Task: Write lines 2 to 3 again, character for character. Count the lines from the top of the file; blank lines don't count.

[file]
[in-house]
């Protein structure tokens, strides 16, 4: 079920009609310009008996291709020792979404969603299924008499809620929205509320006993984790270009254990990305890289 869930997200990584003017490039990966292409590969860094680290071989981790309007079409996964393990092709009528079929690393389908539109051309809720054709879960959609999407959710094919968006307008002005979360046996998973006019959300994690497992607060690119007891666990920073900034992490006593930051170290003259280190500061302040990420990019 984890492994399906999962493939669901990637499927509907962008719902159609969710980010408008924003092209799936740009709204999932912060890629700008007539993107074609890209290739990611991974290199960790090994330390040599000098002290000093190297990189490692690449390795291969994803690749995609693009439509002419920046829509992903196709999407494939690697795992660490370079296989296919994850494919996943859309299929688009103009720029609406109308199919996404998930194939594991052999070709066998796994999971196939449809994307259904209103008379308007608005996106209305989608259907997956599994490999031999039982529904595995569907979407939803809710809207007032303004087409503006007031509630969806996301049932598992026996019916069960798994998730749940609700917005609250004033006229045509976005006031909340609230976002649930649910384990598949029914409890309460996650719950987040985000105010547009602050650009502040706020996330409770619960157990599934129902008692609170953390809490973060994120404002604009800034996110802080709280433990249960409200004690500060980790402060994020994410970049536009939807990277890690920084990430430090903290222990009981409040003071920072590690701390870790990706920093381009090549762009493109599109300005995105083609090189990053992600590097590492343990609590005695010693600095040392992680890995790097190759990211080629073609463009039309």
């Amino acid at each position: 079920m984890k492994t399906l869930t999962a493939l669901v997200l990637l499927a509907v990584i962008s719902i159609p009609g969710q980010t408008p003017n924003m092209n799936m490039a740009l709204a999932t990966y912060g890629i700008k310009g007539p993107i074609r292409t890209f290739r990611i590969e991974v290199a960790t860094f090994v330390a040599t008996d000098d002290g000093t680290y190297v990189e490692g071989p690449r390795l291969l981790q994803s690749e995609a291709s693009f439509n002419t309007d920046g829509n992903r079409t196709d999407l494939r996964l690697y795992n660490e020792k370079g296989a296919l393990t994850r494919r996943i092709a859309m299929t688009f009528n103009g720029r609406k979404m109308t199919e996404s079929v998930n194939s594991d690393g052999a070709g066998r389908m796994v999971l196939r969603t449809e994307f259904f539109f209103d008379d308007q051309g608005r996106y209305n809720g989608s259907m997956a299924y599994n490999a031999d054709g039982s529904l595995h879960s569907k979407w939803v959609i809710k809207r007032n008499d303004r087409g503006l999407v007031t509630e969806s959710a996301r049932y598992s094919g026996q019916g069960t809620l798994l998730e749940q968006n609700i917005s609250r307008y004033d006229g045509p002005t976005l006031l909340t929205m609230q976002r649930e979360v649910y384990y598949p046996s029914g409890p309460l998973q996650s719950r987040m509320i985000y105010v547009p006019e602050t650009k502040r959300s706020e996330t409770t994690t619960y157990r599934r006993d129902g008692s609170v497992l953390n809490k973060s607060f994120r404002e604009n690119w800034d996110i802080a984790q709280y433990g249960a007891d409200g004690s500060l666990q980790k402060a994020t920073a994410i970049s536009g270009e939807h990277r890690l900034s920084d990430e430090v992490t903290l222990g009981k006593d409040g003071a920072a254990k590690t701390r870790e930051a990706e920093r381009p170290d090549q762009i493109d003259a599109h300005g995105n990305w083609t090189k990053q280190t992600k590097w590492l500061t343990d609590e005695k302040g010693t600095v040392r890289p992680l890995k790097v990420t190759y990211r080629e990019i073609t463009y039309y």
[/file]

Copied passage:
């Protein structure tokens, strides 16, 4: 079920009609310009008996291709020792979404969603299924008499809620929205509320006993984790270009254990990305890289 869930997200990584003017490039990966292409590969860094680290071989981790309007079409996964393990092709009528079929690393389908539109051309809720054709879960959609999407959710094919968006307008002005979360046996998973006019959300994690497992607060690119007891666990920073900034992490006593930051170290003259280190500061302040990420990019 984890492994399906999962493939669901990637499927509907962008719902159609969710980010408008924003092209799936740009709204999932912060890629700008007539993107074609890209290739990611991974290199960790090994330390040599000098002290000093190297990189490692690449390795291969994803690749995609693009439509002419920046829509992903196709999407494939690697795992660490370079296989296919994850494919996943859309299929688009103009720029609406109308199919996404998930194939594991052999070709066998796994999971196939449809994307259904209103008379308007608005996106209305989608259907997956599994490999031999039982529904595995569907979407939803809710809207007032303004087409503006007031509630969806996301049932598992026996019916069960798994998730749940609700917005609250004033006229045509976005006031909340609230976002649930649910384990598949029914409890309460996650719950987040985000105010547009602050650009502040706020996330409770619960157990599934129902008692609170953390809490973060994120404002604009800034996110802080709280433990249960409200004690500060980790402060994020994410970049536009939807990277890690920084990430430090903290222990009981409040003071920072590690701390870790990706920093381009090549762009493109599109300005995105083609090189990053992600590097590492343990609590005695010693600095040392992680890995790097190759990211080629073609463009039309």
């Amino acid at each position: 079920m984890k492994t399906l869930t999962a493939l669901v997200l990637l499927a509907v990584i962008s719902i159609p009609g969710q980010t408008p003017n924003m092209n799936m490039a740009l709204a999932t990966y912060g890629i700008k310009g007539p993107i074609r292409t890209f290739r990611i590969e991974v290199a960790t860094f090994v330390a040599t008996d000098d002290g000093t680290y190297v990189e490692g071989p690449r390795l291969l981790q994803s690749e995609a291709s693009f439509n002419t309007d920046g829509n992903r079409t196709d999407l494939r996964l690697y795992n660490e020792k370079g296989a296919l393990t994850r494919r996943i092709a859309m299929t688009f009528n103009g720029r609406k979404m109308t199919e996404s079929v998930n194939s594991d690393g052999a070709g066998r389908m796994v999971l196939r969603t449809e994307f259904f539109f209103d008379d308007q051309g608005r996106y209305n809720g989608s259907m997956a299924y599994n490999a031999d054709g039982s529904l595995h879960s569907k979407w939803v959609i809710k809207r007032n008499d303004r087409g503006l999407v007031t509630e969806s959710a996301r049932y598992s094919g026996q019916g069960t809620l798994l998730e749940q968006n609700i917005s609250r307008y004033d006229g045509p002005t976005l006031l909340t929205m609230q976002r649930e979360v649910y384990y598949p046996s029914g409890p309460l998973q996650s719950r987040m509320i985000y105010v547009p006019e602050t650009k502040r959300s706020e996330t409770t994690t619960y157990r599934r006993d129902g008692s609170v497992l953390n809490k973060s607060f994120r404002e604009n690119w800034d996110i802080a984790q709280y433990g249960a007891d409200g004690s500060l666990q980790k402060a994020t920073a994410i970049s536009g270009e939807h990277r890690l900034s920084d990430e430090v992490t903290l222990g009981k006593d409040g003071a920072a254990k590690t701390r870790e930051a990706e920093r381009p170290d090549q762009i493109d003259a599109h300005g995105n990305w083609t090189k990053q280190t992600k590097w590492l500061t343990d609590e005695k302040g010693t600095v040392r890289p992680l890995k790097v990420t190759y990211r080629e990019i073609t463009y039309y």